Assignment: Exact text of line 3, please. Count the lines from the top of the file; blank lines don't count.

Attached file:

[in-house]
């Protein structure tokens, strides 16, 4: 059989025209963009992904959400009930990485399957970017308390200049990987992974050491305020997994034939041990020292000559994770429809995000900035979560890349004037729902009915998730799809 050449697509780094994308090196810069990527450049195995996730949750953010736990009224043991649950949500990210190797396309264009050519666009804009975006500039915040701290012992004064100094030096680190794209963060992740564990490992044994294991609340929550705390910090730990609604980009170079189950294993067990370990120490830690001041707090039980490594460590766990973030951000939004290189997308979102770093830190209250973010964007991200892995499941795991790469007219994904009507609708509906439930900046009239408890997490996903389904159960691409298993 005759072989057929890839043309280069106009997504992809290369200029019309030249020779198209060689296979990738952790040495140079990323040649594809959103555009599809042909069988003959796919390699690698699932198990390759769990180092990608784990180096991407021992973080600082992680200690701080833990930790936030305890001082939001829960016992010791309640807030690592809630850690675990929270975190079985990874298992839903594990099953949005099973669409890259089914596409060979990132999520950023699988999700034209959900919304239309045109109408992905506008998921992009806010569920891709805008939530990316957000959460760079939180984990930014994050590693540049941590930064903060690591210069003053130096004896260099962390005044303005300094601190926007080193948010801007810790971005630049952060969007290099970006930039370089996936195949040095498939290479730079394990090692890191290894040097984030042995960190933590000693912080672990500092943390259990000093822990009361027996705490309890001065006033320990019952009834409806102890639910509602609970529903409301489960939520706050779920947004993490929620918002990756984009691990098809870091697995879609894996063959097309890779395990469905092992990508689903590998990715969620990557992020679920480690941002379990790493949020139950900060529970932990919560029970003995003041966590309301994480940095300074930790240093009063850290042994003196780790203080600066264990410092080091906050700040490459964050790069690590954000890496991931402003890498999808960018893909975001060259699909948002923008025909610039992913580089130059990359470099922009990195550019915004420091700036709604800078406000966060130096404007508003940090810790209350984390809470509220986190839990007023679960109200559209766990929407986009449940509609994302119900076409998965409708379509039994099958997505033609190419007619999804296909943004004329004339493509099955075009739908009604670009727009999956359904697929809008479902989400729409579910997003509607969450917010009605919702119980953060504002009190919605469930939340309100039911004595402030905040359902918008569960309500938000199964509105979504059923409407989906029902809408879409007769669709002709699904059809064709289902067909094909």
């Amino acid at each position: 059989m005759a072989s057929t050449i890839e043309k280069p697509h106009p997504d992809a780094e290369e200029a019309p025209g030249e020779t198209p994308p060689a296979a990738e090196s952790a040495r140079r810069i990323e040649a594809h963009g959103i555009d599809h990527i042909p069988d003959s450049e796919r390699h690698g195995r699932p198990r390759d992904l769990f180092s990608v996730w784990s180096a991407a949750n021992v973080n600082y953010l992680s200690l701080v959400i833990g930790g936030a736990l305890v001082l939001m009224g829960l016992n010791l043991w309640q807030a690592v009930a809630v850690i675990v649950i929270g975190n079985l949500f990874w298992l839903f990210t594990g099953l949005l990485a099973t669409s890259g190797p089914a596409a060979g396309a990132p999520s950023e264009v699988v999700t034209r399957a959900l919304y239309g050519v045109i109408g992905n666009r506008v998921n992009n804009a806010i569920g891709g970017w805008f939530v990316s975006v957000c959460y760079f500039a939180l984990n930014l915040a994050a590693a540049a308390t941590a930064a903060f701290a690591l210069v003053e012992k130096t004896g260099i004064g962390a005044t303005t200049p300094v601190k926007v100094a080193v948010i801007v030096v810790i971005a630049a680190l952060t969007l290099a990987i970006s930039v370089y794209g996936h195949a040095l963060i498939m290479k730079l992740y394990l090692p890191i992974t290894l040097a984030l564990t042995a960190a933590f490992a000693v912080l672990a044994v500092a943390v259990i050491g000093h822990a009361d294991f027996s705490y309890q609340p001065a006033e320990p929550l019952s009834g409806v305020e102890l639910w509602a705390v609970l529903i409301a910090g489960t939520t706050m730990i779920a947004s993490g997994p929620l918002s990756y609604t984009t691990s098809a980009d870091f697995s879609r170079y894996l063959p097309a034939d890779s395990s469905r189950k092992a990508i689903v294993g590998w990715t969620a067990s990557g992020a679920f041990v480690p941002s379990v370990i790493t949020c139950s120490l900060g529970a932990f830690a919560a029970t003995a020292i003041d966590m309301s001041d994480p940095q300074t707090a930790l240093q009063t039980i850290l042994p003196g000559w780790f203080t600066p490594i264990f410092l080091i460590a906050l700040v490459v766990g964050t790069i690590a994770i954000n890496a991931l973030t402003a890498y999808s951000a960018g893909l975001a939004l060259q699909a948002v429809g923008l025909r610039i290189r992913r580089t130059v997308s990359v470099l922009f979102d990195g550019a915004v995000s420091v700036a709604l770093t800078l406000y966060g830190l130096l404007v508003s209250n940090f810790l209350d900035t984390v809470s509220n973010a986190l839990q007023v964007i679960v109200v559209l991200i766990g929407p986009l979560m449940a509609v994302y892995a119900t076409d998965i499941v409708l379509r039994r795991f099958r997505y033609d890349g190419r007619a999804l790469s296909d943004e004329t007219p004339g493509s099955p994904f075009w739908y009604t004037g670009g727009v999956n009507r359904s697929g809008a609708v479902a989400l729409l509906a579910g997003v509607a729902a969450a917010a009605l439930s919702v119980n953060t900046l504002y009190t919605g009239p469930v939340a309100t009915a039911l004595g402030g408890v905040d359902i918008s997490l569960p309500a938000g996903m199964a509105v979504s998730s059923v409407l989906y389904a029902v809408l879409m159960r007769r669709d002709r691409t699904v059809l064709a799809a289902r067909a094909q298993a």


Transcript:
């Amino acid at each position: 059989m005759a072989s057929t050449i890839e043309k280069p697509h106009p997504d992809a780094e290369e200029a019309p025209g030249e020779t198209p994308p060689a296979a990738e090196s952790a040495r140079r810069i990323e040649a594809h963009g959103i555009d599809h990527i042909p069988d003959s450049e796919r390699h690698g195995r699932p198990r390759d992904l769990f180092s990608v996730w784990s180096a991407a949750n021992v973080n600082y953010l992680s200690l701080v959400i833990g930790g936030a736990l305890v001082l939001m009224g829960l016992n010791l043991w309640q807030a690592v009930a809630v850690i675990v649950i929270g975190n079985l949500f990874w298992l839903f990210t594990g099953l949005l990485a099973t669409s890259g190797p089914a596409a060979g396309a990132p999520s950023e264009v699988v999700t034209r399957a959900l919304y239309g050519v045109i109408g992905n666009r506008v998921n992009n804009a806010i569920g891709g970017w805008f939530v990316s975006v957000c959460y760079f500039a939180l984990n930014l915040a994050a590693a540049a308390t941590a930064a903060f701290a690591l210069v003053e012992k130096t004896g260099i004064g962390a005044t303005t200049p300094v601190k926007v100094a080193v948010i801007v030096v810790i971005a630049a680190l952060t969007l290099a990987i970006s930039v370089y794209g996936h195949a040095l963060i498939m290479k730079l992740y394990l090692p890191i992974t290894l040097a984030l564990t042995a960190a933590f490992a000693v912080l672990a044994v500092a943390v259990i050491g000093h822990a009361d294991f027996s705490y309890q609340p001065a006033e320990p929550l019952s009834g409806v305020e102890l639910w509602a705390v609970l529903i409301a910090g489960t939520t706050m730990i779920a947004s993490g997994p929620l918002s990756y609604t984009t691990s098809a980009d870091f697995s879609r170079y894996l063959p097309a034939d890779s395990s469905r189950k092992a990508i689903v294993g590998w990715t969620a067990s990557g992020a679920f041990v480690p941002s379990v370990i790493t949020c139950s120490l900060g529970a932990f830690a919560a029970t003995a020292i003041d966590m309301s001041d994480p940095q300074t707090a930790l240093q009063t039980i850290l042994p003196g000559w780790f203080t600066p490594i264990f410092l080091i460590a906050l700040v490459v766990g964050t790069i690590a994770i954000n890496a991931l973030t402003a890498y999808s951000a960018g893909l975001a939004l060259q699909a948002v429809g923008l025909r610039i290189r992913r580089t130059v997308s990359v470099l922009f979102d990195g550019a915004v995000s420091v700036a709604l770093t800078l406000y966060g830190l130096l404007v508003s209250n940090f810790l209350d900035t984390v809470s509220n973010a986190l839990q007023v964007i679960v109200v559209l991200i766990g929407p986009l979560m449940a509609v994302y892995a119900t076409d998965i499941v409708l379509r039994r795991f099958r997505y033609d890349g190419r007619a999804l790469s296909d943004e004329t007219p004339g493509s099955p994904f075009w739908y009604t004037g670009g727009v999956n009507r359904s697929g809008a609708v479902a989400l729409l509906a579910g997003v509607a729902a969450a917010a009605l439930s919702v119980n953060t900046l504002y009190t919605g009239p469930v939340a309100t009915a039911l004595g402030g408890v905040d359902i918008s997490l569960p309500a938000g996903m199964a509105v979504s998730s059923v409407l989906y389904a029902v809408l879409m159960r007769r669709d002709r691409t699904v059809l064709a799809a289902r067909a094909q298993a």